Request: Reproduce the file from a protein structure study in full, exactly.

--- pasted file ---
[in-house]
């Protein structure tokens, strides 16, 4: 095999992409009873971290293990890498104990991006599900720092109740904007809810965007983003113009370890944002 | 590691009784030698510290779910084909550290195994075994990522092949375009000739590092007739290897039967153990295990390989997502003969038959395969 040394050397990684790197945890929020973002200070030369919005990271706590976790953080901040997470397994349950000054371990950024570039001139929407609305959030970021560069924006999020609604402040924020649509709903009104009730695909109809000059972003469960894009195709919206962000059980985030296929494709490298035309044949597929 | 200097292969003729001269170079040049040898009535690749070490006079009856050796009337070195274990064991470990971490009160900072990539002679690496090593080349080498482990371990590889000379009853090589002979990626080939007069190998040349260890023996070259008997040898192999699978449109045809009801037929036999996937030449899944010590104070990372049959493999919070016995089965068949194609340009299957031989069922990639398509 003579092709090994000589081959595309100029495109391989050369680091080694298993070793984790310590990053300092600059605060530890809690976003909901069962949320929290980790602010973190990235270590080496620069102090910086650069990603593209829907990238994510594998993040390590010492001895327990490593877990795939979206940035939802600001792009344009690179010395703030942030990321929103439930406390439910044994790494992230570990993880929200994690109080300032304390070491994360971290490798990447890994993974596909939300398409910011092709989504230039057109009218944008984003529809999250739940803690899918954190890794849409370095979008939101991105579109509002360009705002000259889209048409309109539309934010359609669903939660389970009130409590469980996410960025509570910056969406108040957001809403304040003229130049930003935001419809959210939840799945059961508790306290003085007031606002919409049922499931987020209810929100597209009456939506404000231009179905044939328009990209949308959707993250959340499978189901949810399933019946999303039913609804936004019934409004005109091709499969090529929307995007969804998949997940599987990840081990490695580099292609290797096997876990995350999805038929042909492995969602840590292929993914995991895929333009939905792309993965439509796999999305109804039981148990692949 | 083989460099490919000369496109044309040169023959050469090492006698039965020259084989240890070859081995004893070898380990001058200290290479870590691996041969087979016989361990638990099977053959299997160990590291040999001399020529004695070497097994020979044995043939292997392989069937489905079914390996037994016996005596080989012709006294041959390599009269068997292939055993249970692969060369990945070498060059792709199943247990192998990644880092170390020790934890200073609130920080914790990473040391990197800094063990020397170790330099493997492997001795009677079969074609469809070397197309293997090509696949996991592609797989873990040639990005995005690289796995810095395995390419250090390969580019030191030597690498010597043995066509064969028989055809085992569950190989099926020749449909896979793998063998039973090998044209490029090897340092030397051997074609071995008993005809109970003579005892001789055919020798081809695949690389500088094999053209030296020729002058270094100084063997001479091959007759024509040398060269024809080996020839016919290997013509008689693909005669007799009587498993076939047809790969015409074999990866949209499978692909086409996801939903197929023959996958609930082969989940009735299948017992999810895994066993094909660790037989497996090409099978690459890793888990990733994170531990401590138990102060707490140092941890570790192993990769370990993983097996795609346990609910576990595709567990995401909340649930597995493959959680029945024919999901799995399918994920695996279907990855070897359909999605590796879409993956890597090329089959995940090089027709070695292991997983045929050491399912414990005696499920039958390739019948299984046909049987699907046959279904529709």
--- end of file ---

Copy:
[in-house]
């Protein structure tokens, strides 16, 4: 095999992409009873971290293990890498104990991006599900720092109740904007809810965007983003113009370890944002 | 590691009784030698510290779910084909550290195994075994990522092949375009000739590092007739290897039967153990295990390989997502003969038959395969 040394050397990684790197945890929020973002200070030369919005990271706590976790953080901040997470397994349950000054371990950024570039001139929407609305959030970021560069924006999020609604402040924020649509709903009104009730695909109809000059972003469960894009195709919206962000059980985030296929494709490298035309044949597929 | 200097292969003729001269170079040049040898009535690749070490006079009856050796009337070195274990064991470990971490009160900072990539002679690496090593080349080498482990371990590889000379009853090589002979990626080939007069190998040349260890023996070259008997040898192999699978449109045809009801037929036999996937030449899944010590104070990372049959493999919070016995089965068949194609340009299957031989069922990639398509 003579092709090994000589081959595309100029495109391989050369680091080694298993070793984790310590990053300092600059605060530890809690976003909901069962949320929290980790602010973190990235270590080496620069102090910086650069990603593209829907990238994510594998993040390590010492001895327990490593877990795939979206940035939802600001792009344009690179010395703030942030990321929103439930406390439910044994790494992230570990993880929200994690109080300032304390070491994360971290490798990447890994993974596909939300398409910011092709989504230039057109009218944008984003529809999250739940803690899918954190890794849409370095979008939101991105579109509002360009705002000259889209048409309109539309934010359609669903939660389970009130409590469980996410960025509570910056969406108040957001809403304040003229130049930003935001419809959210939840799945059961508790306290003085007031606002919409049922499931987020209810929100597209009456939506404000231009179905044939328009990209949308959707993250959340499978189901949810399933019946999303039913609804936004019934409004005109091709499969090529929307995007969804998949997940599987990840081990490695580099292609290797096997876990995350999805038929042909492995969602840590292929993914995991895929333009939905792309993965439509796999999305109804039981148990692949 | 083989460099490919000369496109044309040169023959050469090492006698039965020259084989240890070859081995004893070898380990001058200290290479870590691996041969087979016989361990638990099977053959299997160990590291040999001399020529004695070497097994020979044995043939292997392989069937489905079914390996037994016996005596080989012709006294041959390599009269068997292939055993249970692969060369990945070498060059792709199943247990192998990644880092170390020790934890200073609130920080914790990473040391990197800094063990020397170790330099493997492997001795009677079969074609469809070397197309293997090509696949996991592609797989873990040639990005995005690289796995810095395995390419250090390969580019030191030597690498010597043995066509064969028989055809085992569950190989099926020749449909896979793998063998039973090998044209490029090897340092030397051997074609071995008993005809109970003579005892001789055919020798081809695949690389500088094999053209030296020729002058270094100084063997001479091959007759024509040398060269024809080996020839016919290997013509008689693909005669007799009587498993076939047809790969015409074999990866949209499978692909086409996801939903197929023959996958609930082969989940009735299948017992999810895994066993094909660790037989497996090409099978690459890793888990990733994170531990401590138990102060707490140092941890570790192993990769370990993983097996795609346990609910576990595709567990995401909340649930597995493959959680029945024919999901799995399918994920695996279907990855070897359909999605590796879409993956890597090329089959995940090089027709070695292991997983045929050491399912414990005696499920039958390739019948299984046909049987699907046959279904529709």